While sitting down, take a break from whatever you’re doing and check your body for tension. Relax your facial muscles and allow your jaw to fall open slightly. Let your shoulders drop. Let your arms fall to your sides. Allow your hands to loosen so that there are spaces between your fingers. Uncross your legs or ankles. Feel your thighs sink into your chair, letting your legs fall comfortably apart. Feel your shins and calves become heavier and your feet grow roots into the floor. Now breathe in slowly and breathe out slowly. Each time you breathe out, try to relax even more.

When you’ve got 5 minutes

Try self-massage. A combination of strokes works well to relieve muscle tension. Try gentle chops with the edge of your hands or tapping with fingers or cupped palms. Put fingertip pressure on muscle knots. Knead across muscles, and try long, light, gliding strokes. You can apply these strokes to any part of the body that falls easily within your reach. For a short session like this, try focusing on your neck and head.

  • Start by kneading the muscles at the back of your neck and shoulders. Make a loose fist and drum swiftly up and down the sides and back of your neck. Next, use your thumbs to work tiny circles around the base of your skull. Slowly massage the rest of your scalp with your fingertips. Then tap your fingers against your scalp, moving from the front to the back and then over the sides.

  • Now massage your face. Make a series of tiny circles with your thumbs or fingertips. Pay particular attention to your temples, forehead, and jaw muscles. Use your middle fingers to massage the bridge of your nose and work outward over your eyebrows to your temples.

  • Finally, close your eyes. Cup your hands loosely over your face and inhale and exhale easily for a short while.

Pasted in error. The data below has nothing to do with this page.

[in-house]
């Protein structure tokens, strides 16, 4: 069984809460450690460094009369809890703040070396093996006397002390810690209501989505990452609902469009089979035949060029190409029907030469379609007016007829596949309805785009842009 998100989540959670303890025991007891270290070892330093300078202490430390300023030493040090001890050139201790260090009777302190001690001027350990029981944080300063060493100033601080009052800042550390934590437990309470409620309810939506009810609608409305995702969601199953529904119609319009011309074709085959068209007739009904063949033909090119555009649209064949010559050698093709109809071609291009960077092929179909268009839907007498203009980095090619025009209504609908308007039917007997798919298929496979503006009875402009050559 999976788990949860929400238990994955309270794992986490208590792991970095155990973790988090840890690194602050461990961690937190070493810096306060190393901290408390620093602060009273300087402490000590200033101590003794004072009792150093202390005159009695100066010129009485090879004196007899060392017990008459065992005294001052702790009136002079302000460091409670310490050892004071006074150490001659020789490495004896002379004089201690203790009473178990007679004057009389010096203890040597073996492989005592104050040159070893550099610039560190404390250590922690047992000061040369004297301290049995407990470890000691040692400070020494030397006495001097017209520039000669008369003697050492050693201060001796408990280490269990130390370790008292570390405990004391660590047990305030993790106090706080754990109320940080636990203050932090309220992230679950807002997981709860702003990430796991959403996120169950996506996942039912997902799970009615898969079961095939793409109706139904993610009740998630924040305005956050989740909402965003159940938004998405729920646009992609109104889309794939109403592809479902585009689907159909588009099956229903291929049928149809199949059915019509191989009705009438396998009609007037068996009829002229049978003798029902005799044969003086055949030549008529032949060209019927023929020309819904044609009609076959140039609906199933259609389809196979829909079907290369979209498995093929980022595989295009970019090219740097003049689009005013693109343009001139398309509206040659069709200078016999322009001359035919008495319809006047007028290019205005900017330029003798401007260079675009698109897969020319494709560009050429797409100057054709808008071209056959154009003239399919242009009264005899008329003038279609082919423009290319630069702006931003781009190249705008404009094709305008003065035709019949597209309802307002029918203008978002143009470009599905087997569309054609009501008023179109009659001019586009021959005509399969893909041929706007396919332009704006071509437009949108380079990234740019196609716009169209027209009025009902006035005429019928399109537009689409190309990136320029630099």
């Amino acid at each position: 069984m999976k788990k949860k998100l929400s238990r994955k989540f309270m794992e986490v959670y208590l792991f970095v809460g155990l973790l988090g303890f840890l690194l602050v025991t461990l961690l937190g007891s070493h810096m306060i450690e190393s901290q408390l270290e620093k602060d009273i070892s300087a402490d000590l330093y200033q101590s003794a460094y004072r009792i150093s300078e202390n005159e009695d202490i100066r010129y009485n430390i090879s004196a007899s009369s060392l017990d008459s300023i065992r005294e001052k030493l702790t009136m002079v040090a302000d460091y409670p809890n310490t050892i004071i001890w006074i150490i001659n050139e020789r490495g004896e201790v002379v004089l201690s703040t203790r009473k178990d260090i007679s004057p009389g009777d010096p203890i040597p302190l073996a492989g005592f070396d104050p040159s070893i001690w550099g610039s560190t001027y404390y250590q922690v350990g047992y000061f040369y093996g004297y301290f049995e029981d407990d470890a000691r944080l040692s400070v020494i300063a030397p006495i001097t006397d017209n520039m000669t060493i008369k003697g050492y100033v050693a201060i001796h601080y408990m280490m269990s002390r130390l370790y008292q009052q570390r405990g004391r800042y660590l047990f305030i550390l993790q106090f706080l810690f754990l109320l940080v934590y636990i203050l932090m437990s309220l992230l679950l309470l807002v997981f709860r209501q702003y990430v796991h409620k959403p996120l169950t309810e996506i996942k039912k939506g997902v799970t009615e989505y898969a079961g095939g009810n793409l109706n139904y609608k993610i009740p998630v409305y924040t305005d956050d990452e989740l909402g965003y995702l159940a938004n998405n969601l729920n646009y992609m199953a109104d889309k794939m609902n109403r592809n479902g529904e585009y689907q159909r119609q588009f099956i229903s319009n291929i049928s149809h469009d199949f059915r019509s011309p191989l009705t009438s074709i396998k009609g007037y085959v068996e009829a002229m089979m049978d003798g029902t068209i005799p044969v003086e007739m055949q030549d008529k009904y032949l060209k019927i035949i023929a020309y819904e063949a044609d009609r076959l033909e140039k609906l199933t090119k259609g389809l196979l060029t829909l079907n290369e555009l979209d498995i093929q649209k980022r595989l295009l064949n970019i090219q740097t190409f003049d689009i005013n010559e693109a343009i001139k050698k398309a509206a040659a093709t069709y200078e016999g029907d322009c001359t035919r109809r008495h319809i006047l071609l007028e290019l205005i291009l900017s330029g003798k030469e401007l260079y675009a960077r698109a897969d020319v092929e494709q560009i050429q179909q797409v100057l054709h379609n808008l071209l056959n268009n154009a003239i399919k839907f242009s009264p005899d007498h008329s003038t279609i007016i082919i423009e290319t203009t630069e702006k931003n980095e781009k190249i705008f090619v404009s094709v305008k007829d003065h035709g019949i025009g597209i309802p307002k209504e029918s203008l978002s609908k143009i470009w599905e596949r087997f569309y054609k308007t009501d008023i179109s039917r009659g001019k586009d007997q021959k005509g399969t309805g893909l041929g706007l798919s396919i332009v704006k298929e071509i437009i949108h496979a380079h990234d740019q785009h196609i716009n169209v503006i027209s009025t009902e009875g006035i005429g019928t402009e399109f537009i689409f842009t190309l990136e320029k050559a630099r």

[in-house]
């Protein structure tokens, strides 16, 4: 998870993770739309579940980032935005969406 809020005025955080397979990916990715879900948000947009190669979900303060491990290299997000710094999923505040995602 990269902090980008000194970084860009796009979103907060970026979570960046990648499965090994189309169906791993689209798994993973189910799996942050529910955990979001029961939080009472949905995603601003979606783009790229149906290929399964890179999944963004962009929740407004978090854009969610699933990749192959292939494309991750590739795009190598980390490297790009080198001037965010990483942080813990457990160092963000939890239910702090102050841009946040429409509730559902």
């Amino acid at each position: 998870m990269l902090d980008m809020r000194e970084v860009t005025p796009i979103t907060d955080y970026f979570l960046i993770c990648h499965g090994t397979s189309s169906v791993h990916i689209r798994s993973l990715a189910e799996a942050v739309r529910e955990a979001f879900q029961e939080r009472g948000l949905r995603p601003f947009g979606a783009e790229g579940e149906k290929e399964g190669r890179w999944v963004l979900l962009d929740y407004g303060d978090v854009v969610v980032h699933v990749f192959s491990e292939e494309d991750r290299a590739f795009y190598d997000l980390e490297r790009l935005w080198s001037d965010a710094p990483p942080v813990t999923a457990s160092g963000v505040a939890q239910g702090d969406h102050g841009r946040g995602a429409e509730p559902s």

When you’ve got 10 minutes

Try imagery. Start by sitting comfortably in a quiet room. Breathe deeply for a few minutes. Now picture yourself in a place that conjures up good memories. What do you smell — the heavy scent of roses on a hot day, crisp fall air, the wholesome smell of baking bread? What do you hear? Drink in the colors and shapes that surround you. Focus on sensory pleasures: the swoosh of a gentle wind; soft, cool grass tickling your feet; the salty smell and rhythmic beat of the ocean. Passively observe intrusive thoughts, and then gently disengage from them to return to the world you’ve created.

Relaxation techniques: Meditation

Sit quietly and breathe deeply for a minute or two.

  • Choose a mental device to help you focus. Silently repeat a word, sound, prayer, or phrase (such as “one,” “peace,” “Om,” or “breathing in calm”). You may close your eyes if you like or focus your gaze on an object.

  • Adopt a passive attitude. Disregard distracting thoughts or concerns about how well you’re doing. Any time your attention drifts, simply say, “Oh, well” to yourself and return to silently repeating your focus word or phrase.

  • Now slowly relax your muscles, moving your attention gradually from your face to your feet. Breathe easily and naturally while using your focal device for 10 to 20 minutes. After you finish, sit quietly for a minute or so with your eyes closed. After you open your eyes, wait another minute before standing up.

Try to practice this meditation daily for 10 to 20 minutes or longer, preferably at a specific time each day.